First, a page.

Scott Lloyd tackles the subject of hookbaits discussing his own choices and the reasons behind them.

Scott Lloyd tackles the subject of hookbaits discussing his own choices and the reasons behind them.

Hookbaits have become a collector’s item over the years, as anglers we seem to have this obsession of hoarding them to the point we have so many, it’s hard to choose the right ones. This choice is of paramount importance, as if a carp doesn’t want to pick up your hookbait, then you are simply not going to catch it! It isn’t rocket science, but there’s a few criteria that have to be met for me, from the substrate on your chosen spot, to specific characteristics I want from my hookbait, such as buoyancy, colour and type.

First and foremost, before we touch on colours and everything else, I would like to touch on buoyancy, because it’s all about balanced baits for me. A critically balanced bait sinks slowly on whatever rig you use, be that a wafter or a pop-up. It’s something I have notice whilst doing tuitions, that so few people pay any attention to. Particularly with pop-ups, people seem to use as much putty as they can and end up with a hookbait that sinks almost as fast as their lead! Ideally, you want a pop-up to come down to rest slowly, as this gives you a better presentation, laying the rig out straight and of course it will fly into a carp’s mouth with ease. The key is to use just enough putty on a pop-up rig to sink the bait slowly. You have to bear in mind, that during the night, the bait will take on water and will become less buoyant, so going as close to neutral buoyancy at the start as you dare is the best way to go.

In terms of bottom baits, I hardly ever use a standard bait with no buoyancy, I always use a wafter of some description, be that a dumbbell straight from the tub, or a corked-out tiger nut. So long as it settles down perfectly it’s good to use in my book. This obsession with buoyancy comes from years of watching fish feed, and it’s clear that carp can control their suction to a minute degree. Therefore, anything that’s light, with a bit of buoyancy will fly into their mouth, whereas a bottom bait would stay put.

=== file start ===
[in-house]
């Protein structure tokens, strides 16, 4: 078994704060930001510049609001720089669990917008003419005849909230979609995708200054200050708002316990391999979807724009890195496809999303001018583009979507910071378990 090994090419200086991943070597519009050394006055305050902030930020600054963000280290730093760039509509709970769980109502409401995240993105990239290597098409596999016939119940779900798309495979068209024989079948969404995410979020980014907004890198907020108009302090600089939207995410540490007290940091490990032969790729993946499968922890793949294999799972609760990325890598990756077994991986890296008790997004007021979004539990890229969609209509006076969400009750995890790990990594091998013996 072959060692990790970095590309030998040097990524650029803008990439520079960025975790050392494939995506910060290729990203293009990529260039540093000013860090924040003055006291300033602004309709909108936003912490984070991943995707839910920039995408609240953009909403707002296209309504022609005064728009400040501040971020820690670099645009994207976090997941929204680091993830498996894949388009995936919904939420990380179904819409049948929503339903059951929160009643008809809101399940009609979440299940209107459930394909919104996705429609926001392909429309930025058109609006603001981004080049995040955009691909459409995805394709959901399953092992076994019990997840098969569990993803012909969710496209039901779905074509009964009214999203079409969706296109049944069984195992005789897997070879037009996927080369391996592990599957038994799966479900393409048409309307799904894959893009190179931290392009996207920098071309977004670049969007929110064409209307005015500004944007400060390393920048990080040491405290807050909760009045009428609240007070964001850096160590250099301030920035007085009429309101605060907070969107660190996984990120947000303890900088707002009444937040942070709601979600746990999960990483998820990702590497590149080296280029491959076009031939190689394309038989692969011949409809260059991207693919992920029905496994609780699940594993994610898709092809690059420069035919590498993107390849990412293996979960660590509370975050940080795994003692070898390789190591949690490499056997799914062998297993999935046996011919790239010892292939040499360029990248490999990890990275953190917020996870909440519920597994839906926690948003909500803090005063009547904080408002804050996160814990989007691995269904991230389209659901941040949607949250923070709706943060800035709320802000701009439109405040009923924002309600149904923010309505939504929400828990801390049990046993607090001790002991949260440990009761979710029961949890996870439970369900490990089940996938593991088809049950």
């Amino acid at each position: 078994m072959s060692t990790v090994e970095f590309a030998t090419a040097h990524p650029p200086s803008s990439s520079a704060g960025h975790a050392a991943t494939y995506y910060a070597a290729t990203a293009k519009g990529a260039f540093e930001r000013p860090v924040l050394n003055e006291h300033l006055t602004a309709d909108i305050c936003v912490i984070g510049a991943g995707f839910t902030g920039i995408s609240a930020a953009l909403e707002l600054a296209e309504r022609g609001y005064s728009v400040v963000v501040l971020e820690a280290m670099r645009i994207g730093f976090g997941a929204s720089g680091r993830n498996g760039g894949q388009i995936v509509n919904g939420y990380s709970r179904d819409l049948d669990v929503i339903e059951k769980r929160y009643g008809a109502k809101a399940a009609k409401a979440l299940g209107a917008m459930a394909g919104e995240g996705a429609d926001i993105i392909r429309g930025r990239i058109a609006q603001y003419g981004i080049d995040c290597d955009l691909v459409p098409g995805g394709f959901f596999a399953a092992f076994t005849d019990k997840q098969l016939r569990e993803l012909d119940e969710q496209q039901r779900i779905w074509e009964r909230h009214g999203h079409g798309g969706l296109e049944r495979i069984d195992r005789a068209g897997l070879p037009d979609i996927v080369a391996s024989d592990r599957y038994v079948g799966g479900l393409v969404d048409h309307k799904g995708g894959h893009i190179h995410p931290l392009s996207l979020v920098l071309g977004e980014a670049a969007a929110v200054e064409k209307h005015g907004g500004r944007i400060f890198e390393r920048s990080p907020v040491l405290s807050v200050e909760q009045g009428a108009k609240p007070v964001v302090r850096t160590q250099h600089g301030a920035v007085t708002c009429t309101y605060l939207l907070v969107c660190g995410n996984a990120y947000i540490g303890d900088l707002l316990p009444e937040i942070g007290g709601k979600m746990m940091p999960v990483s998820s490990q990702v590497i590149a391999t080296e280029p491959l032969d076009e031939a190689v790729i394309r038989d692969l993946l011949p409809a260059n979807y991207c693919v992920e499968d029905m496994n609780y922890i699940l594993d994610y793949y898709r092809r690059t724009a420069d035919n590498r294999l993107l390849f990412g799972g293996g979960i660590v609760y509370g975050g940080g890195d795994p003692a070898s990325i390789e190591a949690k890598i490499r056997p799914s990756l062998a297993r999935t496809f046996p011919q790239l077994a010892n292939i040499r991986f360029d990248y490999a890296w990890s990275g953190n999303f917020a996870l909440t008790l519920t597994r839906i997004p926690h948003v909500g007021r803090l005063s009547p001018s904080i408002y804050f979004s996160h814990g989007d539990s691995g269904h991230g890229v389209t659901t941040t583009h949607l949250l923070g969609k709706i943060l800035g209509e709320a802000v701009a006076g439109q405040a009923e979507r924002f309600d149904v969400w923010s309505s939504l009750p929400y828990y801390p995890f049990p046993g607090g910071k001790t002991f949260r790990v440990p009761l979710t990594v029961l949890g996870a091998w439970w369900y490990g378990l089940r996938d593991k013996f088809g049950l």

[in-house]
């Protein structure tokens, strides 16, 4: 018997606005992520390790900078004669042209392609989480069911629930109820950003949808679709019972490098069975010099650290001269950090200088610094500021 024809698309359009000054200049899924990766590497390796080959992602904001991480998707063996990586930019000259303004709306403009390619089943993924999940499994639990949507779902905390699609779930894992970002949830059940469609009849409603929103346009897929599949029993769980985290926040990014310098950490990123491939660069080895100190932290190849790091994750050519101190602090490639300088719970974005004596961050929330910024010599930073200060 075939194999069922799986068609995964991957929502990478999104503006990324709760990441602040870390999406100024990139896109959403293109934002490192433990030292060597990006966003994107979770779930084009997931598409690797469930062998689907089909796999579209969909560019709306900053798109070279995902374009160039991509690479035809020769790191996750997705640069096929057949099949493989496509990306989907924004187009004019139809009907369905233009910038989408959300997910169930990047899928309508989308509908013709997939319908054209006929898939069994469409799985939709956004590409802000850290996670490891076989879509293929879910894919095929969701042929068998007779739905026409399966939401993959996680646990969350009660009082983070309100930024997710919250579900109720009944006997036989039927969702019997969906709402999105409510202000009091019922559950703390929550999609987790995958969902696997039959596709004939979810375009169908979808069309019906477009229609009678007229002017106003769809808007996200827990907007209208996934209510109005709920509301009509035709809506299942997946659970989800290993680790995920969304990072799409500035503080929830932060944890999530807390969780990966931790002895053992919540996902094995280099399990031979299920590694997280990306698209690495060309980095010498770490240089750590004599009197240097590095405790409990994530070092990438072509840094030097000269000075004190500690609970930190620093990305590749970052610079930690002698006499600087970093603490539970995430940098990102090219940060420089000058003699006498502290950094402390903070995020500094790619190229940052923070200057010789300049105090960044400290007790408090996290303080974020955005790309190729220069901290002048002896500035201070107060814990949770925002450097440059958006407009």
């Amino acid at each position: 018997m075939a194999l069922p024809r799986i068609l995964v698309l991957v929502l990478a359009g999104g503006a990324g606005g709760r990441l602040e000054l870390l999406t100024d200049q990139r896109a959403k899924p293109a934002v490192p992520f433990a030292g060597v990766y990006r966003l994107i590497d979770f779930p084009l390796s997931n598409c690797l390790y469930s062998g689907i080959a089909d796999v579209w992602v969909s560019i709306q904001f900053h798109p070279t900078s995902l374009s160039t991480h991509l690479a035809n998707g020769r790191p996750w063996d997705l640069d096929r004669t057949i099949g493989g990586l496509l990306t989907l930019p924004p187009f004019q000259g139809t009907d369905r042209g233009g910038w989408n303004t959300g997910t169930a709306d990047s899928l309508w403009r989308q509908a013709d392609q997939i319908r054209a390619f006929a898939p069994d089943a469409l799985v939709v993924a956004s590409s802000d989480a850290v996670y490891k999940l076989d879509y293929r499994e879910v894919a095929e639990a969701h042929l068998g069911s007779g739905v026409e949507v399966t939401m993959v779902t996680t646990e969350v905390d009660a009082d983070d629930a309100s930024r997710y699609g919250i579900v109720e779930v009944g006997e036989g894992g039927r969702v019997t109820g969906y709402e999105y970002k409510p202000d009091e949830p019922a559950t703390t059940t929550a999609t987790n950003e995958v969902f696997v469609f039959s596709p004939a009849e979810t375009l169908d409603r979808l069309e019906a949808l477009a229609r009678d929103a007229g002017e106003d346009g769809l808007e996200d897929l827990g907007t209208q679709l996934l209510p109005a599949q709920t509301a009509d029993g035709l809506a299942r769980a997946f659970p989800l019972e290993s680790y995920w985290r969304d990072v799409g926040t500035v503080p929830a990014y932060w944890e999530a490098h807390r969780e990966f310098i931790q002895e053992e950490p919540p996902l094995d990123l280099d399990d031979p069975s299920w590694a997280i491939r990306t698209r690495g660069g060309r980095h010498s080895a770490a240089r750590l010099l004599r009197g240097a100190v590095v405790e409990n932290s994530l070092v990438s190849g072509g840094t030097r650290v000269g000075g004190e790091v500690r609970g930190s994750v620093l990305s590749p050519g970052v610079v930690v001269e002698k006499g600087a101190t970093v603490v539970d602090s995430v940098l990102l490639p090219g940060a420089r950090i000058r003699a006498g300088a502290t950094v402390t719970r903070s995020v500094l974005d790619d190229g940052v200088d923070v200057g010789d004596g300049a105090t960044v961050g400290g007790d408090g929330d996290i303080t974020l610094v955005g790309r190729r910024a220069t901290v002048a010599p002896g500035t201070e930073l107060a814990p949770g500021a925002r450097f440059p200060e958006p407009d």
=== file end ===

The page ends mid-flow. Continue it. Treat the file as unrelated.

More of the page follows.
When fishing over hard ground, such as gravel or clay, I would 99% of the time recommend using a wafter. It’s just less blatant than a pop-up and will get you far more bites. Alternatively, in any scenario that has weed, soft ground or leaf litter involved, I would always go for a pop-up. You need to know that you are presented, and the only way you can do that is with a pop-up. I have written about it to death before, but I only use two rigs for the vast majority of my fishing, The Noodle and Stiff Hinge. They do almost everything and for everything else, I use a Chod, especially if I am casting to showing fish, with no idea of the bottom make up.

Moving onto colour choice, my first port of call for the majority of the year is a match-the-hatch hookbait. Whether it’s a pop-up or a wafter, I like matching my hookbait to the bait I am feeding, which more often than not, is a mix of hemp, nuts and crushed boilies. Something bright over the top of that will stand out like a sore thumb, and so I prefer to blend in a bit more. During the early spring, this is the only time I would consider using fluoro hookbaits over standard ones, as the fish start waking up, looking for food. They can be good for a quick bite either on their own, or over a very small bit of bait.

The final point I would like to raise is to simplify things! At the start of this little feature, I mentioned how easy it is to collect hookbaits, but in reality you only need two or three different ones. I have a tub of pre-drilled out tiger nuts, a tub of dumbell wafters in either Krill or Manilla depending on the boilie I am using at the time and a tub of mixed pop-ups like Mulbz. This covers all basis, and means I have less to carry and the less confusion you have over your hookbait, the more time you can spend focused on finding the carp in the first place!